The site included a link to the image here. It's from an ad for Seattle company Northwest Distilleries dating from roughly 1933. Did that firm make bourbon well before Dry Fly?
According to some spirits historians, true bourbon could only be distilled in Bourbon County, Kentucky, up through 1969. We have to acknowledge that view isn't universally shared; some say there was no legal requirement that "straight" bourbon had to be made in Kentucky.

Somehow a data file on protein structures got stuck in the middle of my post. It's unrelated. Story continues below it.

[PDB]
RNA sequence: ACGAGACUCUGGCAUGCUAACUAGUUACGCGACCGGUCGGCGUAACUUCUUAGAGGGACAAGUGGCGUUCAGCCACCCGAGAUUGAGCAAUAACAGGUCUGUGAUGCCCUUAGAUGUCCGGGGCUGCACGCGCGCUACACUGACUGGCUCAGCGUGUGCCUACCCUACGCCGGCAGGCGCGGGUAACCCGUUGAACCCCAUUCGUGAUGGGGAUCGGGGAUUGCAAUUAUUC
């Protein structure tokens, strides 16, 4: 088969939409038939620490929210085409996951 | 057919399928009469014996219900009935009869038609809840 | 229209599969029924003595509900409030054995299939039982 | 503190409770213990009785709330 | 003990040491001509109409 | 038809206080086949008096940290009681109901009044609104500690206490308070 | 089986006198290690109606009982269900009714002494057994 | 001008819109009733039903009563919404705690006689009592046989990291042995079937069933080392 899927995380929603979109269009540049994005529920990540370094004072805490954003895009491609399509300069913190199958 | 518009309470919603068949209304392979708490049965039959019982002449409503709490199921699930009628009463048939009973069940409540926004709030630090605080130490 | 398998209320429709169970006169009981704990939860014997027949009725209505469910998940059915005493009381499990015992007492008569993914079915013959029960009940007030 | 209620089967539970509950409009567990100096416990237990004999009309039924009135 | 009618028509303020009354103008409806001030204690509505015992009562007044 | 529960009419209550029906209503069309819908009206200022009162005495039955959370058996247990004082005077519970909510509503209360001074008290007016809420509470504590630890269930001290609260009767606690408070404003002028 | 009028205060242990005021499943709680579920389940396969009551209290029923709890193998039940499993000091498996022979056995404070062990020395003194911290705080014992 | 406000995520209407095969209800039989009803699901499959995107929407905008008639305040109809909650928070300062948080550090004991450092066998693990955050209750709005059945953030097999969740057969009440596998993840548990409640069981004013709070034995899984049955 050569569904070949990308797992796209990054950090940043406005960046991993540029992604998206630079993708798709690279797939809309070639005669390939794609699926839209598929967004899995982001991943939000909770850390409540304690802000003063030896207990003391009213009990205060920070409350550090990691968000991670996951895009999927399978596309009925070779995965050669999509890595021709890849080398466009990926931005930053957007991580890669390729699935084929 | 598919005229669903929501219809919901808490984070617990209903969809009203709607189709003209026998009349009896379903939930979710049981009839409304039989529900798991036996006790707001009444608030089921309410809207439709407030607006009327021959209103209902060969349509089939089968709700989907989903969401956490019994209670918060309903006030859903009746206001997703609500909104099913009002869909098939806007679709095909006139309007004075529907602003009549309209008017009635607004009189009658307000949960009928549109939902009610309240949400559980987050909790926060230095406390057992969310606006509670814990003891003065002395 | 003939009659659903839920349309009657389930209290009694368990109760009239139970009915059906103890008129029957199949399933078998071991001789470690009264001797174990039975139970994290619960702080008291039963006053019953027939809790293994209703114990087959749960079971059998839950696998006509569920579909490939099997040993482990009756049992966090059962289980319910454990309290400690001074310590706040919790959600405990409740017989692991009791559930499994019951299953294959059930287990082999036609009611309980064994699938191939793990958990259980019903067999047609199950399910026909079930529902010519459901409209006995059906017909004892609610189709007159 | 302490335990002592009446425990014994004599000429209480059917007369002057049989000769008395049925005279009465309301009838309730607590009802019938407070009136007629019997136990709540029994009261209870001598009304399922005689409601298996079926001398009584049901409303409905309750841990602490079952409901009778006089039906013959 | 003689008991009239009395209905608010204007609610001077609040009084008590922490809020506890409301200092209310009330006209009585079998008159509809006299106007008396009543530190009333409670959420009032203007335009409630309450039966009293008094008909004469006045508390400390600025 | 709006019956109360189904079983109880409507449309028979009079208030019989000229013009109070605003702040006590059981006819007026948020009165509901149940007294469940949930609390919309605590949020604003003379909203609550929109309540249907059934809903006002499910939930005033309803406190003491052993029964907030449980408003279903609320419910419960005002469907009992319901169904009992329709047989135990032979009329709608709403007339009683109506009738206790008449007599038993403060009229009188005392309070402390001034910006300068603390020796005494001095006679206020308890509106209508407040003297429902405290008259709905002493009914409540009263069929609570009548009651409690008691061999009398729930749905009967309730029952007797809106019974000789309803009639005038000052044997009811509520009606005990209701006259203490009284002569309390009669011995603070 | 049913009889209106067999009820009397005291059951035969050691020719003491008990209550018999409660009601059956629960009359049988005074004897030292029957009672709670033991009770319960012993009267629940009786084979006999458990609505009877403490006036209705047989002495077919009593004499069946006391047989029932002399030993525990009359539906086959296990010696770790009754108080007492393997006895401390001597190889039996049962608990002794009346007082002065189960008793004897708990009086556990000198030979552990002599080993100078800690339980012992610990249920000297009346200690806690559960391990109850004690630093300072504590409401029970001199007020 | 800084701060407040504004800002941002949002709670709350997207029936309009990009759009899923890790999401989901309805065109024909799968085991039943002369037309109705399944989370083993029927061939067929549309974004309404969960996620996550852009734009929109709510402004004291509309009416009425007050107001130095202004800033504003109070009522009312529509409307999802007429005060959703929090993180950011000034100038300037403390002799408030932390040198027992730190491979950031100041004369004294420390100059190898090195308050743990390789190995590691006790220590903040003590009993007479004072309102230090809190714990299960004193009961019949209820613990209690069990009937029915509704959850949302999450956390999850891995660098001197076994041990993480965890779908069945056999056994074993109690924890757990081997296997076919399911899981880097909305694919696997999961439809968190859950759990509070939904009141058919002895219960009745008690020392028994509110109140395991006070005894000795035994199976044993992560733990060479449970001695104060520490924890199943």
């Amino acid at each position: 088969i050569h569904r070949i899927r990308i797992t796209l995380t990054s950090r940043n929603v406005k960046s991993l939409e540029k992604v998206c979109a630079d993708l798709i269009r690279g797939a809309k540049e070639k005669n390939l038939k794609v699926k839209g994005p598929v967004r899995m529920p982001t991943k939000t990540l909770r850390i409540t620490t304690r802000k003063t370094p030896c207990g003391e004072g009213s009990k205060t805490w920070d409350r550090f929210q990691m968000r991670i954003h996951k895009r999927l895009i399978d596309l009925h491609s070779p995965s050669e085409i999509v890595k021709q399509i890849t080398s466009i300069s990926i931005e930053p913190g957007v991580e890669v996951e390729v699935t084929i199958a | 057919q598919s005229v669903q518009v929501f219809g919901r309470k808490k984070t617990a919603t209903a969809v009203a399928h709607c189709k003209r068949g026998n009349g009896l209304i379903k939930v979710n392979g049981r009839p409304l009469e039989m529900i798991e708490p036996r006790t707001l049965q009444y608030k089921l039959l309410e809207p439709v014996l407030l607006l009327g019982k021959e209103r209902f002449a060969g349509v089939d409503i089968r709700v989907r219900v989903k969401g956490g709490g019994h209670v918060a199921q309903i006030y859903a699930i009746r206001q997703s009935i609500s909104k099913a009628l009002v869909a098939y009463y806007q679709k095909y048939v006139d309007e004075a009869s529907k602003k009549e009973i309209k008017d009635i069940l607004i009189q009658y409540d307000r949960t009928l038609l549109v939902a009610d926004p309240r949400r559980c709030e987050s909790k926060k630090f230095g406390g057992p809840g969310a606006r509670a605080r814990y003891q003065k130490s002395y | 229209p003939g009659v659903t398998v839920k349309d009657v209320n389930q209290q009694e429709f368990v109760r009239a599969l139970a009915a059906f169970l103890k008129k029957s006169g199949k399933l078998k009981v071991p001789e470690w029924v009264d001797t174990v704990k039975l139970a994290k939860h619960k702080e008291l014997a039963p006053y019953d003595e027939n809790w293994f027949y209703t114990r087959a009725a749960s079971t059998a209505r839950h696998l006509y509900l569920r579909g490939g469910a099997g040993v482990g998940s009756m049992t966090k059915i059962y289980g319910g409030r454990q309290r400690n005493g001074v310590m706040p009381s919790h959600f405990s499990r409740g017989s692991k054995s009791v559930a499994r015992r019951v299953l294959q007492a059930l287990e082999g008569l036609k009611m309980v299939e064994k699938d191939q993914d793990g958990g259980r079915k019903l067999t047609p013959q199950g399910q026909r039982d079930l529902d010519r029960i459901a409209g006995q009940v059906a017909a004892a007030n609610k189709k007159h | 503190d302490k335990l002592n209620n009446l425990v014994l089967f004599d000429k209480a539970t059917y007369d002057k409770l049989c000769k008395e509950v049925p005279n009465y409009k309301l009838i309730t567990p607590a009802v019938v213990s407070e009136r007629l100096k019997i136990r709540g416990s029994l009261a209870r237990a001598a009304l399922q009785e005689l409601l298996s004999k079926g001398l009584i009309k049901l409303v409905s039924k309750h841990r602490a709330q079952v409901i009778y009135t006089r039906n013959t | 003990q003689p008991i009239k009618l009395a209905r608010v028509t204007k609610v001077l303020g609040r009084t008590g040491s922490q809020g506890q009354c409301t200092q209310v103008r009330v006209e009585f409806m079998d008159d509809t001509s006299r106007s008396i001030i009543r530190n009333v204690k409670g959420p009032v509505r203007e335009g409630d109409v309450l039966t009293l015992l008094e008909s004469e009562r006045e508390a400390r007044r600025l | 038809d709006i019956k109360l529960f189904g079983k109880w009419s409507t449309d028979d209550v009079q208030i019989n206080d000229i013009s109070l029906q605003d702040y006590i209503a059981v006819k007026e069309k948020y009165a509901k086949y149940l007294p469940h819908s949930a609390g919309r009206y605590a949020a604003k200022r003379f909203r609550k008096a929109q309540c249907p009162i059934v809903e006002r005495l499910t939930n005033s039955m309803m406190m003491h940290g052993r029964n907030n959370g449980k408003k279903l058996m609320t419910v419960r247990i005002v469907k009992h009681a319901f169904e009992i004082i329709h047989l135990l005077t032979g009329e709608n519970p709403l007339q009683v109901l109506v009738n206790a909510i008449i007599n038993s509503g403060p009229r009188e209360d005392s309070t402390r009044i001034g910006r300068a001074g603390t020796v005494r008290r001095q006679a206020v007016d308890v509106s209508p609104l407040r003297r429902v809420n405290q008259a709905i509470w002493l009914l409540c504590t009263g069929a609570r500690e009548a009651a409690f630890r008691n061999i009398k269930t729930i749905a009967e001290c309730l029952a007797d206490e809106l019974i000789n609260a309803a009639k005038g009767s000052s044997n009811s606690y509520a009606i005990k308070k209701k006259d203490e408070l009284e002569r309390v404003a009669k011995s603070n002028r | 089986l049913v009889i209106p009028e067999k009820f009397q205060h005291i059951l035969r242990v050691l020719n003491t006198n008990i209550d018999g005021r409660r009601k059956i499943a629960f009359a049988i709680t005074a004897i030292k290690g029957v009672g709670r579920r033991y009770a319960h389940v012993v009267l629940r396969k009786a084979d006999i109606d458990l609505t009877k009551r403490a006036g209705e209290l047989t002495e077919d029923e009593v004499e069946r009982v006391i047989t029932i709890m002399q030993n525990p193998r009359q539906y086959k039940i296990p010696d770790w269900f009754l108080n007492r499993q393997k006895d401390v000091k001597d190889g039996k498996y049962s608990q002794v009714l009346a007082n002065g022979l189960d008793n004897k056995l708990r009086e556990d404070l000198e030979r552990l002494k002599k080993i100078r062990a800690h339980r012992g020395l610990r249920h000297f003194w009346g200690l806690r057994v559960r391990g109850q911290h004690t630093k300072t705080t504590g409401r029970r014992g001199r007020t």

In any event, Don Poffenroth, who co-founded Dry Fly in Spokane, believes the spirit listed in the 1933 ad is among those that were made based on loose distilling standards in the early half of the 20th century.
A company could order or buy some bourbon from a true distiller, and then add some components and call it a bourbon, according to Poffenroth. He's of the opinion that's what happened, as Washington didn't have a true distillery in the 1930s. In fact, Dry Fly was the only true distillery in the state when it opened in 2007.
As Poffenroth noted: A lot of people confused "bottled" with distilled.